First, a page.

* * *

"...A resurrected Assyrian bunny-cultist with his own personal portal?" Don looked dubious. "Seriously?"

Susan nodded. "That's what he says, and I don't see any reason to doubt him. The casting of the amulet matches Assyrian patterns, and we've called in some archaeologists to question him further."

"So why the bunnies? Why that particular apartment complex? Why was he killing people?"

"It's hard to tell," Susan told him. "His English isn't that good, and I don't speak Assyrian. But it looks like he was a leader of the Gonim Fac Tern, the Priests of the Sacred Hare, and when he woke up he was deeply offended to find the symbols of his faith being used in Christian celebrations. He'd been trying to adjust to the modern world, which was how he wound up in that apartment complex, and had no idea just how widespread that particular bit of appropriation was; he thought maybe it was just his neighbors being blasphemous or heretical. So he decided to teach them a lesson."

Don was silent for the space of a deep breath. Then he shook his head. "We don't judge them," he said, like he was repeating a mantra. "We just bring them in."

Susan nodded. "Once the archaeologists get done asking him everything they can come up with, we'll work on bringing him into modern life - a bit less haphazardly than his last attempt. Who knows? Someday we may be working with him."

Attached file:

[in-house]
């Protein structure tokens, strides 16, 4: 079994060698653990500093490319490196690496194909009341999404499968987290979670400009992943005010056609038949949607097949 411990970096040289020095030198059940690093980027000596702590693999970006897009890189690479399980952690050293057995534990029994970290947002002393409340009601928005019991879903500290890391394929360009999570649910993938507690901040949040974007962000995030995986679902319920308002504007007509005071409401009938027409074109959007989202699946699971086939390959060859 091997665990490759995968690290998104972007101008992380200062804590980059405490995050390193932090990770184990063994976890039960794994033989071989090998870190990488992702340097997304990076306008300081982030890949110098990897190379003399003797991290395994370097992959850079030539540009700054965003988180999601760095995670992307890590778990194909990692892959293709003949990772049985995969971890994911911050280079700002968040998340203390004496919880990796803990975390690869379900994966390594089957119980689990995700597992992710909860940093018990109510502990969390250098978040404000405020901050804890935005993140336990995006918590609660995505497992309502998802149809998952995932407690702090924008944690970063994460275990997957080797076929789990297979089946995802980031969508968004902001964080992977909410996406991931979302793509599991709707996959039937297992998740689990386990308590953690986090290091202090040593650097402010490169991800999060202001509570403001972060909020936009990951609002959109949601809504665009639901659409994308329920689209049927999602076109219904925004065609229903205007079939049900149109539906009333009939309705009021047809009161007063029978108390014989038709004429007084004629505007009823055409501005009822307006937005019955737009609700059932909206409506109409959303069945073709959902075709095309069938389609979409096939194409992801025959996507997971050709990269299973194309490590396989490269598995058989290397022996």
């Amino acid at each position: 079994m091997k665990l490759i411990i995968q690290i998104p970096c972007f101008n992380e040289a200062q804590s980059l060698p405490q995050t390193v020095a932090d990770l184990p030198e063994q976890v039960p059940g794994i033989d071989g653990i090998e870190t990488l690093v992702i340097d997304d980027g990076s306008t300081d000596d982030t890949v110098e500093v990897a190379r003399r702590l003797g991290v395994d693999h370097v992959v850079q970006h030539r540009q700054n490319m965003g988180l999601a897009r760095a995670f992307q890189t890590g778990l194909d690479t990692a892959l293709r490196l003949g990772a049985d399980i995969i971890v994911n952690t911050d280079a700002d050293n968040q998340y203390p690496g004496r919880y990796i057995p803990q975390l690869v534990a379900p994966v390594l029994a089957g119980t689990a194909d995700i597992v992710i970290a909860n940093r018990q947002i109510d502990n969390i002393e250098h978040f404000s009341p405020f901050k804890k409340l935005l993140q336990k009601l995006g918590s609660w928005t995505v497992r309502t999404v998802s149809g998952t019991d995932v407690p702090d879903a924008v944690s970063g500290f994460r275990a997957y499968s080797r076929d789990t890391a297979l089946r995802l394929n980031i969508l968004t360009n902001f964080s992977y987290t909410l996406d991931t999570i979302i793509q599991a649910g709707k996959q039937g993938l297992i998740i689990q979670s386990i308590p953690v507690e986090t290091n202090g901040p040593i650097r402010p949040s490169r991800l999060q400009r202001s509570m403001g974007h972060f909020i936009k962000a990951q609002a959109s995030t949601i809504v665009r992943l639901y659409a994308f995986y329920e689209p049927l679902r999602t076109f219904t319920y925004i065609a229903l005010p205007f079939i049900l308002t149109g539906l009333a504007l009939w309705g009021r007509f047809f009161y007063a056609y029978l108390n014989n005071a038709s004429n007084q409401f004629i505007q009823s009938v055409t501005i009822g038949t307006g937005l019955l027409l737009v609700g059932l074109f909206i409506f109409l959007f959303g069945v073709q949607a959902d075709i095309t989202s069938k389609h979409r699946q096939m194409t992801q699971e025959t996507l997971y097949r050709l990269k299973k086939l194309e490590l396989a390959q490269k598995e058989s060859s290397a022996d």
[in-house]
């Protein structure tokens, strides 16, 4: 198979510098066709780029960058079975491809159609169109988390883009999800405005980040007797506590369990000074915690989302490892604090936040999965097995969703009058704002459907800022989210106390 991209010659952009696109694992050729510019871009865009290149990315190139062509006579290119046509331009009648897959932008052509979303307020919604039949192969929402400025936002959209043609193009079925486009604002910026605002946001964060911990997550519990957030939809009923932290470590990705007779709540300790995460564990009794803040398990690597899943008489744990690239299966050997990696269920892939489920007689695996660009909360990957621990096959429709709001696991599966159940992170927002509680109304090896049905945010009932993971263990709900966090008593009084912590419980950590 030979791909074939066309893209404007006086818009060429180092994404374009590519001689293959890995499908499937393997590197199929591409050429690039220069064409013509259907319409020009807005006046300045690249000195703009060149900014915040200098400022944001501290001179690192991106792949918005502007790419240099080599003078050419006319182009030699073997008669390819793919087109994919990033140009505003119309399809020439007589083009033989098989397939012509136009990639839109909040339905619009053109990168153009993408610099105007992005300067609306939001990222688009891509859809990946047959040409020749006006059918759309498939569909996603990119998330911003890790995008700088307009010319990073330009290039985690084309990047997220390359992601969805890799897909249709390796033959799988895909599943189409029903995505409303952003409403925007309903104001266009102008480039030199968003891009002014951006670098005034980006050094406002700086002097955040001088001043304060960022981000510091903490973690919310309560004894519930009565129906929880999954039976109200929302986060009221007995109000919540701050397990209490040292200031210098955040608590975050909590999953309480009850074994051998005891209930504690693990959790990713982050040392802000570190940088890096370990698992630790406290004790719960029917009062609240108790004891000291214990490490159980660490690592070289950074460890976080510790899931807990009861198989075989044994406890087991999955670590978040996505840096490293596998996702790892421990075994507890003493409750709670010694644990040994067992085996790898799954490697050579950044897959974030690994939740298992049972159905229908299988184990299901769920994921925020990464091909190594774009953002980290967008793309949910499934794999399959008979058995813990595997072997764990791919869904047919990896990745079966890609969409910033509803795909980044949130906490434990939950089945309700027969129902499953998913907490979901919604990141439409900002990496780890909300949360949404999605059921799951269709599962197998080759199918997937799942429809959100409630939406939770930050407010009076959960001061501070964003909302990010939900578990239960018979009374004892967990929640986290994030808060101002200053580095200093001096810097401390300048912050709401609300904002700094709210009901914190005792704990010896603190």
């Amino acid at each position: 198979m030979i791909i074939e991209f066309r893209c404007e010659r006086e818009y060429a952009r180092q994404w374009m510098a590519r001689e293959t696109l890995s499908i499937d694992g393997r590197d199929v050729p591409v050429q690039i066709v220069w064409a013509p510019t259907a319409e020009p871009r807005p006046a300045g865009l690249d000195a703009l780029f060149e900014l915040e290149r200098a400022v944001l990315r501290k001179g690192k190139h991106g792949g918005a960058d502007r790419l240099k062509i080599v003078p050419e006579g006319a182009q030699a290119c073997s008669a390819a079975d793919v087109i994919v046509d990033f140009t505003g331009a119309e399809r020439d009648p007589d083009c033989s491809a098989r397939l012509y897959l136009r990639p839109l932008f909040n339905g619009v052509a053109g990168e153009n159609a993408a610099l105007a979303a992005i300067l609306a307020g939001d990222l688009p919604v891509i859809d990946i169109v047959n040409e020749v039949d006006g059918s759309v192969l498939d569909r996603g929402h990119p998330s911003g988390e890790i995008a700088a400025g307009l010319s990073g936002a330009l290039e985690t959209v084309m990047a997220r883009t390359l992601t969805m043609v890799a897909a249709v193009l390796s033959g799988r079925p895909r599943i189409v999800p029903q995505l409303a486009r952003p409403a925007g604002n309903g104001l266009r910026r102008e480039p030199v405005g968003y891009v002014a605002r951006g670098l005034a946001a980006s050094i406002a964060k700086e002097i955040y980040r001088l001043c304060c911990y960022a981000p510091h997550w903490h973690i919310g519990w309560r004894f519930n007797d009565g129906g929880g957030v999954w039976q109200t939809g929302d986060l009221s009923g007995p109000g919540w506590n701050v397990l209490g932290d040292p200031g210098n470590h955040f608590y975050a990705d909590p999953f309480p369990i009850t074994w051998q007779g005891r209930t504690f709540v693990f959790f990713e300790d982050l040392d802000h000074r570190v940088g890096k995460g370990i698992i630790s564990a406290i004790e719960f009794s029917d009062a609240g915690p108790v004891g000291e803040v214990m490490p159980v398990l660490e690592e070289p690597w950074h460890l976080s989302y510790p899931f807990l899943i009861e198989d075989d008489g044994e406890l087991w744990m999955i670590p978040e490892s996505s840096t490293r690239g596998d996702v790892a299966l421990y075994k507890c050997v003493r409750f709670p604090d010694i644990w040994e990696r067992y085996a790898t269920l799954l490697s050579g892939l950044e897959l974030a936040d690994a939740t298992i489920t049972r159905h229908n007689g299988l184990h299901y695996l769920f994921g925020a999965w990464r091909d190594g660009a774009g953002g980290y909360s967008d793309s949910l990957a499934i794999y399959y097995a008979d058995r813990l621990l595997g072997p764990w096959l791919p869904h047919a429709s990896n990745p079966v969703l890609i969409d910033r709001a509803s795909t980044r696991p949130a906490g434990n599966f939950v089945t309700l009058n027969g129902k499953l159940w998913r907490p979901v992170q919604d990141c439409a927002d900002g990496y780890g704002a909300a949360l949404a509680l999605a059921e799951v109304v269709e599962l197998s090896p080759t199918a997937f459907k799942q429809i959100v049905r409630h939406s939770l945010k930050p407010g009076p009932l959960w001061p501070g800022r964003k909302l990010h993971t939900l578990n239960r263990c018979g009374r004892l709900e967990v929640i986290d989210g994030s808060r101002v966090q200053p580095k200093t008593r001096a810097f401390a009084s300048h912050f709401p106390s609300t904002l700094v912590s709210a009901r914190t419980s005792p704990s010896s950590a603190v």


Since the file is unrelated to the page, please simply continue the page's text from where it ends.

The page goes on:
Don made a noise halfway between a growl and a groan. "Not me," he said. "Two cops, three dozen civilians... I'd kill him myself."

No, you wouldn't, Susan thought. Don was too much of a cop himself, too tied to doing things by the book. But I understand the impulse. "It's hard," she offered.

Don looked at her. "What about you? You keeping that one bunny?"

Susan looked away, then grinned. "Yeah. It's mine now - my own personal hellbunny, to guard my tomb while I sleep."

Don snorted at that. "I think you just have a weak spot for cute, fluffy things."

Susan shrugged. "Maybe a bit of that, too. But it should be safe enough; it can't get out of its cage, and without his portal our boy can't control it. Even if he got the portal back, he'd have to re-establish the connection directly. But, yeah - one more stray animal to take care of."

Don grinned. "Hey, that rabbit helped us find the bad guy. If you want, I'll feed it when you're out of town."

Friday, April 6, 2012

Bunnies and Boys!

So recently we went to get some pictures taken of the boys, for Easter (and posterity). They were done in a small photography studio in somebody's home, with bunnies. Since it's almost Easter, I'm going to share them with you:

The rest of this entry is courtesy of my wife, and lifted shamelessly from her Facebook feed:
So, tonight I am reading Secondborn a story. Firstborn comes to stand in the doorway and says, "Did you get what I sent you?"

Me: "What? No...."

Firstborn: "I'll send it again."